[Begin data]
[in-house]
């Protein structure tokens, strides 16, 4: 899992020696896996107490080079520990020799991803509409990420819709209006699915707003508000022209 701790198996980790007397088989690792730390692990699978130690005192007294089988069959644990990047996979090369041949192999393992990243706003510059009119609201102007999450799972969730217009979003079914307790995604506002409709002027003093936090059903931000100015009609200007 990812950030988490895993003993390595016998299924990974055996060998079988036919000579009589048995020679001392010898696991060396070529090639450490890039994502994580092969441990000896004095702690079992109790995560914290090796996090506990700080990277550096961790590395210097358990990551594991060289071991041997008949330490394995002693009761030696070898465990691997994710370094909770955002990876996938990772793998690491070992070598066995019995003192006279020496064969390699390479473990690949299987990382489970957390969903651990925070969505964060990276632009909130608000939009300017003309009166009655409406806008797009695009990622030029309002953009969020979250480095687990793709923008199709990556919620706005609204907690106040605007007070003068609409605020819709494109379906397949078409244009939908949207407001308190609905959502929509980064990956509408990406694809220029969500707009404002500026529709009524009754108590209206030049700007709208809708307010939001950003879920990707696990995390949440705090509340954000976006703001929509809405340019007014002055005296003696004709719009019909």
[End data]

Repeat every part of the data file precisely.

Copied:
[in-house]
């Protein structure tokens, strides 16, 4: 899992020696896996107490080079520990020799991803509409990420819709209006699915707003508000022209 701790198996980790007397088989690792730390692990699978130690005192007294089988069959644990990047996979090369041949192999393992990243706003510059009119609201102007999450799972969730217009979003079914307790995604506002409709002027003093936090059903931000100015009609200007 990812950030988490895993003993390595016998299924990974055996060998079988036919000579009589048995020679001392010898696991060396070529090639450490890039994502994580092969441990000896004095702690079992109790995560914290090796996090506990700080990277550096961790590395210097358990990551594991060289071991041997008949330490394995002693009761030696070898465990691997994710370094909770955002990876996938990772793998690491070992070598066995019995003192006279020496064969390699390479473990690949299987990382489970957390969903651990925070969505964060990276632009909130608000939009300017003309009166009655409406806008797009695009990622030029309002953009969020979250480095687990793709923008199709990556919620706005609204907690106040605007007070003068609409605020819709494109379906397949078409244009939908949207407001308190609905959502929509980064990956509408990406694809220029969500707009404002500026529709009524009754108590209206030049700007709208809708307010939001950003879920990707696990995390949440705090509340954000976006703001929509809405340019007014002055005296003696004709719009019909």